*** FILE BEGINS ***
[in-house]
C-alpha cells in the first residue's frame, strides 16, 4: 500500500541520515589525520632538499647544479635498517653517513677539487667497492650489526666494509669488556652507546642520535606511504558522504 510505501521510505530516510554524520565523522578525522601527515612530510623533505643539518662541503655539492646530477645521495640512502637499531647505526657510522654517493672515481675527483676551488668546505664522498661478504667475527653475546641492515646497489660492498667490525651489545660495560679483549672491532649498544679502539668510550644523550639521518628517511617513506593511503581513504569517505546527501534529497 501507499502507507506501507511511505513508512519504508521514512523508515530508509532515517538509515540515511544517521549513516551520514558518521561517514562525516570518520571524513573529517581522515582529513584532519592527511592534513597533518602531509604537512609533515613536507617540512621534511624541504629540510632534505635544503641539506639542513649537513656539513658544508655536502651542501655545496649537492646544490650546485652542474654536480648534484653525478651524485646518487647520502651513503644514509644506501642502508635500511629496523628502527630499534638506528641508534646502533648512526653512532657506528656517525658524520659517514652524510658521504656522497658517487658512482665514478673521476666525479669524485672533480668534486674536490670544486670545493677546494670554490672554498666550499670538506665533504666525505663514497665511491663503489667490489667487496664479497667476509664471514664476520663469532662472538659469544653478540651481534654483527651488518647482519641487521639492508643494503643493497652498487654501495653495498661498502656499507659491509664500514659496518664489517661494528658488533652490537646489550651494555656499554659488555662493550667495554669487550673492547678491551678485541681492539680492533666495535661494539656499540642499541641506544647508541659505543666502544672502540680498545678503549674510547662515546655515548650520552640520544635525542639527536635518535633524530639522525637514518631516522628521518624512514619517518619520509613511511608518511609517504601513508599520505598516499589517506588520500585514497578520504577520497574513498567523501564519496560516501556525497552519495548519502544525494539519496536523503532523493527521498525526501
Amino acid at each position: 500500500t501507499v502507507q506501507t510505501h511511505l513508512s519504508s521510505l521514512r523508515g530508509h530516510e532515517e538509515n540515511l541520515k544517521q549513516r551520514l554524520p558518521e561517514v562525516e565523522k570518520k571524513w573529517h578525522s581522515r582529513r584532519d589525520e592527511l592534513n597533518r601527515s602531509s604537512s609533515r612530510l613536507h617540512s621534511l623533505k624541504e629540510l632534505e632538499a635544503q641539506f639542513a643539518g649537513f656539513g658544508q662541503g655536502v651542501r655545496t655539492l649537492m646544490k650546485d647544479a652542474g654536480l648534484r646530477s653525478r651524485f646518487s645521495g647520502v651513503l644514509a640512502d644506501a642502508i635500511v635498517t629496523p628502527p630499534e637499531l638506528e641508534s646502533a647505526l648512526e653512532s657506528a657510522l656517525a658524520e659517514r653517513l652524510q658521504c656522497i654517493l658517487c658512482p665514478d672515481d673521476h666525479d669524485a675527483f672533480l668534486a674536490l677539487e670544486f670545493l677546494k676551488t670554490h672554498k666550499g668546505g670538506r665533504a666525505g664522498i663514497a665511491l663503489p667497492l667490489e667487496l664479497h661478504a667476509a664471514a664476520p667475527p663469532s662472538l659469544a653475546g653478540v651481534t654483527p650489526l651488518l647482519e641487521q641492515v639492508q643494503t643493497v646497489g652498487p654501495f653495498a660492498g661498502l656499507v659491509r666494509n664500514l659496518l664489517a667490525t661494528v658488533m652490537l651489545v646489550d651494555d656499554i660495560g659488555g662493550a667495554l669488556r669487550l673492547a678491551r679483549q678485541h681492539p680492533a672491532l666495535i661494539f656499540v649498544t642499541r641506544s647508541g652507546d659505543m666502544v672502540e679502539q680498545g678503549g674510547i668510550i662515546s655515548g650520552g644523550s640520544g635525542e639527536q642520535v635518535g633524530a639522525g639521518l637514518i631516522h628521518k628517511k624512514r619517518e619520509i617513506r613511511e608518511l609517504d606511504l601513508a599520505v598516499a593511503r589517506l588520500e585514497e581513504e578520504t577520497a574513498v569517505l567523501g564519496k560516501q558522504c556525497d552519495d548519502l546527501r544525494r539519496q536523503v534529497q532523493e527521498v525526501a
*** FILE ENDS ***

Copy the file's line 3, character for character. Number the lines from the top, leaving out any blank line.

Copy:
Amino acid at each position: 500500500t501507499v502507507q506501507t510505501h511511505l513508512s519504508s521510505l521514512r523508515g530508509h530516510e532515517e538509515n540515511l541520515k544517521q549513516r551520514l554524520p558518521e561517514v562525516e565523522k570518520k571524513w573529517h578525522s581522515r582529513r584532519d589525520e592527511l592534513n597533518r601527515s602531509s604537512s609533515r612530510l613536507h617540512s621534511l623533505k624541504e629540510l632534505e632538499a635544503q641539506f639542513a643539518g649537513f656539513g658544508q662541503g655536502v651542501r655545496t655539492l649537492m646544490k650546485d647544479a652542474g654536480l648534484r646530477s653525478r651524485f646518487s645521495g647520502v651513503l644514509a640512502d644506501a642502508i635500511v635498517t629496523p628502527p630499534e637499531l638506528e641508534s646502533a647505526l648512526e653512532s657506528a657510522l656517525a658524520e659517514r653517513l652524510q658521504c656522497i654517493l658517487c658512482p665514478d672515481d673521476h666525479d669524485a675527483f672533480l668534486a674536490l677539487e670544486f670545493l677546494k676551488t670554490h672554498k666550499g668546505g670538506r665533504a666525505g664522498i663514497a665511491l663503489p667497492l667490489e667487496l664479497h661478504a667476509a664471514a664476520p667475527p663469532s662472538l659469544a653475546g653478540v651481534t654483527p650489526l651488518l647482519e641487521q641492515v639492508q643494503t643493497v646497489g652498487p654501495f653495498a660492498g661498502l656499507v659491509r666494509n664500514l659496518l664489517a667490525t661494528v658488533m652490537l651489545v646489550d651494555d656499554i660495560g659488555g662493550a667495554l669488556r669487550l673492547a678491551r679483549q678485541h681492539p680492533a672491532l666495535i661494539f656499540v649498544t642499541r641506544s647508541g652507546d659505543m666502544v672502540e679502539q680498545g678503549g674510547i668510550i662515546s655515548g650520552g644523550s640520544g635525542e639527536q642520535v635518535g633524530a639522525g639521518l637514518i631516522h628521518k628517511k624512514r619517518e619520509i617513506r613511511e608518511l609517504d606511504l601513508a599520505v598516499a593511503r589517506l588520500e585514497e581513504e578520504t577520497a574513498v569517505l567523501g564519496k560516501q558522504c556525497d552519495d548519502l546527501r544525494r539519496q536523503v534529497q532523493e527521498v525526501a